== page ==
Friday, February 26, 2010
SB: Vampire Cowboys isn't an explicitly LGBT/Queer theatre company, but Soul Samurai featured a lesbian protagonist. Were you expecting a GLAAD nomination?
Qui: No, we had no idea that we would be nominated for a GLAAD award at all. You have to invite GLAAD nominators to be nominated, but a lot of nominators also tend to be reviewers as well. So I think our press agent invited GLAAD nominators to review our show and then, I'm just assuming, that they invited other people and that's how we ended up getting the nomination... which was astounding. But, no, we weren't expecting it at all.
SB: The GLAAD Media Awards have a pretty large national scope. Have you felt much of that at Vampire Cowboys?
Qui: Whenever we get a good Times review tend to get some national interest, since it's a nation wide paper. But we will normally get interest from regional theatres, around the nation. But the GLAAD award opened us up to not only the world of theatre, but across all entertainment. Usually the only people who see theatre are theatre people. But the people who see the GLAAD award, since its a media award, are people from Hollywood and television. So the kind of people who have been contacting us have been vast, and must more diverse than we usually get.
SB: That's exciting! Would you be interested in doing more Hollywood-type things? I know that you're a theatre company, but your productions borrow heavily from film conventions.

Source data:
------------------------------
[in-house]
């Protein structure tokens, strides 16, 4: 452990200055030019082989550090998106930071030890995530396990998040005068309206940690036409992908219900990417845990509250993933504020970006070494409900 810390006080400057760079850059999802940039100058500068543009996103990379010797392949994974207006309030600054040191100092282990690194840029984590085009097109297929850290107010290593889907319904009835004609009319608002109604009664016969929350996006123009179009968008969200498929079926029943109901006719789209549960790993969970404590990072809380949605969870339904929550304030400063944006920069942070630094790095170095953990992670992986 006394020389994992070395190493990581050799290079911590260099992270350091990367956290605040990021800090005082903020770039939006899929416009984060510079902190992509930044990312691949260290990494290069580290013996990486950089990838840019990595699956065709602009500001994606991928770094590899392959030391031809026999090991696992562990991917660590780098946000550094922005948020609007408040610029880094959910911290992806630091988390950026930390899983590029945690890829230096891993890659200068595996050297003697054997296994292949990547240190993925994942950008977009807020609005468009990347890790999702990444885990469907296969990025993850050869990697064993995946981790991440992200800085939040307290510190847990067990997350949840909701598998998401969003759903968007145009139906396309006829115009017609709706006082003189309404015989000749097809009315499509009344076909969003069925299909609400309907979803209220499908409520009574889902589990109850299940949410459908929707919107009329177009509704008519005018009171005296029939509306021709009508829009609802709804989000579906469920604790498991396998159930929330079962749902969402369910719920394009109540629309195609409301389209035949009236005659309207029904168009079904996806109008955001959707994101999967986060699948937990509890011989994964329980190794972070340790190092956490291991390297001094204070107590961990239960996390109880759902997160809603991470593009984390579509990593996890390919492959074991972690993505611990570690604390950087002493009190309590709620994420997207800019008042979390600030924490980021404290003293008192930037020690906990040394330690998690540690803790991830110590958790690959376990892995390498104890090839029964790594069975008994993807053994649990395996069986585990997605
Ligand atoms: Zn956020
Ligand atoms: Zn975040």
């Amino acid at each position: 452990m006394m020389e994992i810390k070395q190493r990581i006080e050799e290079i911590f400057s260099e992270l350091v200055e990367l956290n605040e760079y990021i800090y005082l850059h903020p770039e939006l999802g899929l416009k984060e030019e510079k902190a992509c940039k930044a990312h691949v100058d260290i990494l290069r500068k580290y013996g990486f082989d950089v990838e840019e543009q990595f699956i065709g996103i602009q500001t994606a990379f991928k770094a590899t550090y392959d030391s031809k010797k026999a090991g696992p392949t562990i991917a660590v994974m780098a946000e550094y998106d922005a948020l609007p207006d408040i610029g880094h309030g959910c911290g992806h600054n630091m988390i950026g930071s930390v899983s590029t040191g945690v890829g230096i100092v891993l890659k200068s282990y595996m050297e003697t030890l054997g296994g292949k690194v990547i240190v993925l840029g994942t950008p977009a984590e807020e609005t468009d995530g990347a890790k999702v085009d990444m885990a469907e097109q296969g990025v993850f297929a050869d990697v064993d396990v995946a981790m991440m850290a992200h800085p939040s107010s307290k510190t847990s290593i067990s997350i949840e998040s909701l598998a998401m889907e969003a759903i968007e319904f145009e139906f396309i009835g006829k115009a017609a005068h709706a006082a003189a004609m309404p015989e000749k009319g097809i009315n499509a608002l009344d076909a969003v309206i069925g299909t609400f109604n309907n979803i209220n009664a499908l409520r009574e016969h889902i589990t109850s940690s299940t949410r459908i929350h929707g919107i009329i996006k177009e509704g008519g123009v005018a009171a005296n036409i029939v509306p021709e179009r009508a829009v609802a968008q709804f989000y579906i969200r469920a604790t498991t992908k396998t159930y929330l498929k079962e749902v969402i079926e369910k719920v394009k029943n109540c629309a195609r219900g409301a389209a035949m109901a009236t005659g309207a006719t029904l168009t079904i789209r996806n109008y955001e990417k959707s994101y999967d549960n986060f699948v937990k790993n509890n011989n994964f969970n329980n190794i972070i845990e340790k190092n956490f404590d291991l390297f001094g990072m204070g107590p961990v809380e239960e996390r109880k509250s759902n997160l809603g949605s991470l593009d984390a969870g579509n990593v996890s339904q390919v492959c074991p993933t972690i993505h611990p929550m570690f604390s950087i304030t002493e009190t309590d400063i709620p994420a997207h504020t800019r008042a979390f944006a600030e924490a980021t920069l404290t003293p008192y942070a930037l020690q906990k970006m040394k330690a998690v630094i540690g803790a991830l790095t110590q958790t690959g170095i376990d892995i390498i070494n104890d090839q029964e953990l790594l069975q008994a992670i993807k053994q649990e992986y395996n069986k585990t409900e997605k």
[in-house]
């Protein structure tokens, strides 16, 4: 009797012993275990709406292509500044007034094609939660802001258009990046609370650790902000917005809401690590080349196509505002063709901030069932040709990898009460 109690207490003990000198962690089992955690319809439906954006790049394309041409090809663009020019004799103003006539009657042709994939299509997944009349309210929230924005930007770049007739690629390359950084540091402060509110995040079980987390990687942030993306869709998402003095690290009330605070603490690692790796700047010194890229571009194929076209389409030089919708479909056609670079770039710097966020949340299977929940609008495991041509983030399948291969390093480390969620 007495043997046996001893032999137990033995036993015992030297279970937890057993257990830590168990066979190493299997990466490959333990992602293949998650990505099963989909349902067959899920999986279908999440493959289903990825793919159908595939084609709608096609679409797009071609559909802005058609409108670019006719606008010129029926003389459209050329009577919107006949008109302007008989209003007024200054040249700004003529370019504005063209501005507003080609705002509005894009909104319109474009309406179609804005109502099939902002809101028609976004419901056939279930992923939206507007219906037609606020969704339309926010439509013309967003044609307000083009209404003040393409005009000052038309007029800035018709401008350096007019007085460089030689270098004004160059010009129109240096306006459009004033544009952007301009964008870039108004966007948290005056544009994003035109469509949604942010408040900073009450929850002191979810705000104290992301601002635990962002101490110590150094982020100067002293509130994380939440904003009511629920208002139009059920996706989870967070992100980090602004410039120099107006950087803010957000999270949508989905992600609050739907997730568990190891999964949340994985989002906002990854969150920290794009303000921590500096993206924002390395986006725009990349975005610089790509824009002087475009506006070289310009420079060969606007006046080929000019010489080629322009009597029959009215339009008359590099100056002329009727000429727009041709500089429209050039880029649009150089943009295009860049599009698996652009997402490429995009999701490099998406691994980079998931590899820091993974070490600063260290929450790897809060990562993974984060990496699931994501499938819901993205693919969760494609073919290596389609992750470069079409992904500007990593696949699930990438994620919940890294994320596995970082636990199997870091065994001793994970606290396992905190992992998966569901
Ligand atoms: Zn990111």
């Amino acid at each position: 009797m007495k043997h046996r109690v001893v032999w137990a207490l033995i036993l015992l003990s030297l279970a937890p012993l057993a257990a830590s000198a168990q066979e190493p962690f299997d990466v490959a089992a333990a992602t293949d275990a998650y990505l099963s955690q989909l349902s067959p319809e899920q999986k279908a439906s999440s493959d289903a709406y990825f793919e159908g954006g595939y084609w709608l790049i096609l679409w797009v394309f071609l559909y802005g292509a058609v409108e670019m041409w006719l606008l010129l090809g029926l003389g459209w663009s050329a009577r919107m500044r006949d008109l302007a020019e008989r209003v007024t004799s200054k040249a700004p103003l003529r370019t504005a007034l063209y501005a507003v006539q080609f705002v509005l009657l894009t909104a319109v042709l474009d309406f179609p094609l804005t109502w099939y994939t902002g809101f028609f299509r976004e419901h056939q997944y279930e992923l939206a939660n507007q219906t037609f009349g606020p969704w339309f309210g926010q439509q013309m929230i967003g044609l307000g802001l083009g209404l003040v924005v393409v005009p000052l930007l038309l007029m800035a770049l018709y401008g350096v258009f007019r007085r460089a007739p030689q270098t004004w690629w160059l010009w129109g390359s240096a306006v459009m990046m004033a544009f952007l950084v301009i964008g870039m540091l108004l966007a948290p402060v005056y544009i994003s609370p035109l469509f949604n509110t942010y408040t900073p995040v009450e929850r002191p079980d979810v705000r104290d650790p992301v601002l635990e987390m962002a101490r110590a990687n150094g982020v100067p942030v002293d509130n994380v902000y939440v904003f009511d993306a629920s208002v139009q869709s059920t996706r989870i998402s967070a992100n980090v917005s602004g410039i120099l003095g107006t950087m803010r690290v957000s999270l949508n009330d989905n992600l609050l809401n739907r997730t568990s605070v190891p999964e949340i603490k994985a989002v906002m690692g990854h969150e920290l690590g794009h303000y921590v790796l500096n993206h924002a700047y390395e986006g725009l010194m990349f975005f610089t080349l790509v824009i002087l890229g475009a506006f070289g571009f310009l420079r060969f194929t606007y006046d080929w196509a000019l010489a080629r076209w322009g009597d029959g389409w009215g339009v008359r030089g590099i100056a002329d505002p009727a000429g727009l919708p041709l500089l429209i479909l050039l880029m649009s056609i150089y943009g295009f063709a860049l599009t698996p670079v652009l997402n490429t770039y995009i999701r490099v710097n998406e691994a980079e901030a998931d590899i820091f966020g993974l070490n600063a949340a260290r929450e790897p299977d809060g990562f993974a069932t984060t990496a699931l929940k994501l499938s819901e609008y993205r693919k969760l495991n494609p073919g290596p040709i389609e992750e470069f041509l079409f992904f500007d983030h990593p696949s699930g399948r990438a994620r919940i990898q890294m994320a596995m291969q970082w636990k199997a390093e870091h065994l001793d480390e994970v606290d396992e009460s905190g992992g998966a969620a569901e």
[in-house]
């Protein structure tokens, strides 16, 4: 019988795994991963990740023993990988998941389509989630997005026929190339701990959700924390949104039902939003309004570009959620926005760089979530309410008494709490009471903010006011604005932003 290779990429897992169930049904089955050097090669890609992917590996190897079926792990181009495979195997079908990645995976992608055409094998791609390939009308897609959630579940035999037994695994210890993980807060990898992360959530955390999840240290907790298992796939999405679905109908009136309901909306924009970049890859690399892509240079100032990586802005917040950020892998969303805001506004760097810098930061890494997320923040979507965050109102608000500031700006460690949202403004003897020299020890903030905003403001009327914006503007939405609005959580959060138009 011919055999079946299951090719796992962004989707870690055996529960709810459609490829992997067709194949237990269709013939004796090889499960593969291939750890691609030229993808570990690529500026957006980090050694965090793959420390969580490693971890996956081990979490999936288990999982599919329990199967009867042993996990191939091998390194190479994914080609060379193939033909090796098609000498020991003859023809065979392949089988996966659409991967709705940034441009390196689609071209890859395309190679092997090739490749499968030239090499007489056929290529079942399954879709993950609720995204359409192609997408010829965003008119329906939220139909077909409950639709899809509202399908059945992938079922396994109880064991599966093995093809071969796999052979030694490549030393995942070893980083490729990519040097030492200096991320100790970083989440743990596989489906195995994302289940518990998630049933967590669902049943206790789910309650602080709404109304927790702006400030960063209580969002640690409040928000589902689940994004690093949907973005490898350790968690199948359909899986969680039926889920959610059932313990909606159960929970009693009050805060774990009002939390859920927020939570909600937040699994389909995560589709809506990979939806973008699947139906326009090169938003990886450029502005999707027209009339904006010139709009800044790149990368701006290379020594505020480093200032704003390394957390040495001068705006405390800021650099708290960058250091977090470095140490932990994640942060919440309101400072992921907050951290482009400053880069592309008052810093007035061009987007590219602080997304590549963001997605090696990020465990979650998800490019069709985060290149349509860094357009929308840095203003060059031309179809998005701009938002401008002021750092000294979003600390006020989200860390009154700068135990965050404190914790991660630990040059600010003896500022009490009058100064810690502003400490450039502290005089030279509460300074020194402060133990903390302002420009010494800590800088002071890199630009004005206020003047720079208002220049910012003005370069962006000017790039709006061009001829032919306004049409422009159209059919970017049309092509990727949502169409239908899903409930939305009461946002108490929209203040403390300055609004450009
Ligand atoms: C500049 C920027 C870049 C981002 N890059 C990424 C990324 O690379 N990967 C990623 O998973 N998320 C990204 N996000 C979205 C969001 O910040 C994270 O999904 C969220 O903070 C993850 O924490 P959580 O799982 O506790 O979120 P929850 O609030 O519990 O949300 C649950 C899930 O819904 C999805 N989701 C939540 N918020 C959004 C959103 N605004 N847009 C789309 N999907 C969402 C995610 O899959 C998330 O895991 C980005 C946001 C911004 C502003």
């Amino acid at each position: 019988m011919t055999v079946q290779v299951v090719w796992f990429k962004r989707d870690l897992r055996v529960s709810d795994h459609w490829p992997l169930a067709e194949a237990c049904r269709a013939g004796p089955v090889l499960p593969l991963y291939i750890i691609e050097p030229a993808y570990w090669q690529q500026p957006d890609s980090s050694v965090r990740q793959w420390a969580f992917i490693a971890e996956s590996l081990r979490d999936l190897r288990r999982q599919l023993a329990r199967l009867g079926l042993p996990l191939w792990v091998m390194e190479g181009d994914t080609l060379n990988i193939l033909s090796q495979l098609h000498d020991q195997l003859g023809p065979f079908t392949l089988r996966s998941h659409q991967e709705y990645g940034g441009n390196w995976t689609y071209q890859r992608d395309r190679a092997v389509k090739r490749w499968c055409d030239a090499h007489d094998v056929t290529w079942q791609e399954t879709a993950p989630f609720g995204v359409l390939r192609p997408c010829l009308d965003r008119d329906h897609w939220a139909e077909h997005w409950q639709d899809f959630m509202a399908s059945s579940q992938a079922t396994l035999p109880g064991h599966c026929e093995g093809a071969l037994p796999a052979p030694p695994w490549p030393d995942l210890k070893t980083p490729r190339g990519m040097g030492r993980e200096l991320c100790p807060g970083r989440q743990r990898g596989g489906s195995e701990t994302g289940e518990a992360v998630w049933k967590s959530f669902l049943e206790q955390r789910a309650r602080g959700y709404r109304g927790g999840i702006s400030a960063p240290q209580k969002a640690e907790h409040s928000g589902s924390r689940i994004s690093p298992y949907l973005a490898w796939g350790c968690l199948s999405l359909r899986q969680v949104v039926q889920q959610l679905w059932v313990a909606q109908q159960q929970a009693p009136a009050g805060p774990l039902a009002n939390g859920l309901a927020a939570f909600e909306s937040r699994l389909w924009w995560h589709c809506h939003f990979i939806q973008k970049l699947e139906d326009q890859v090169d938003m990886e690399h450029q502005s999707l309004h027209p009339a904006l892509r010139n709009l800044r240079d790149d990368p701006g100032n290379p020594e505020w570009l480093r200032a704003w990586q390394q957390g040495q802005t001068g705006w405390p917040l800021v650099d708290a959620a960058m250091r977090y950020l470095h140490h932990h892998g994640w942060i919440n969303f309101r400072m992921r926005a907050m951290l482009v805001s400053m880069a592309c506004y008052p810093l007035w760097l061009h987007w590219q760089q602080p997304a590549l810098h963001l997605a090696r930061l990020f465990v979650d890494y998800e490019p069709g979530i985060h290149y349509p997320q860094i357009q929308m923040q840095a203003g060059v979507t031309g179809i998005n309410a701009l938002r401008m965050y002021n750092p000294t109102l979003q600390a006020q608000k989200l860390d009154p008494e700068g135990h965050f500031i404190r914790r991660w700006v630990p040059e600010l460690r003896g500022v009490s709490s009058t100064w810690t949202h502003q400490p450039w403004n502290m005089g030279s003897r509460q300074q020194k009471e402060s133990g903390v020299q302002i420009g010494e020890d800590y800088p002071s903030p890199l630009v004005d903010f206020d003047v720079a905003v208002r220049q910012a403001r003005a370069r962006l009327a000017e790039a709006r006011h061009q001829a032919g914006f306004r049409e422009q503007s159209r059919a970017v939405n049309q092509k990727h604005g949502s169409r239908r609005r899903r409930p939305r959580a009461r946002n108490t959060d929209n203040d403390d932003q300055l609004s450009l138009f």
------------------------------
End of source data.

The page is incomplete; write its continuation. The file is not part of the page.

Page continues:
Qui: I can only speak for myself, personally. But I'm definitely interested in writing for comic book, theatre, and film. When we started Vampire Cowboys, the whole idea of the company was to one day be a company that produced comic book, films, and theatre. And so this was just a great way to gain that kind of attention and get those kinds of people looking at us. It just so happens that it costs a lot more money to do the other things than say, theatre. So to get recognized by people in other arenas is very rewarding.
SB: Soul Samurai brought together blaxploitation and vampire mythology. That's kind of what VC does. You did a Hamlet meets Zombies show for example. Where do you get the ideas for these crazy pairings?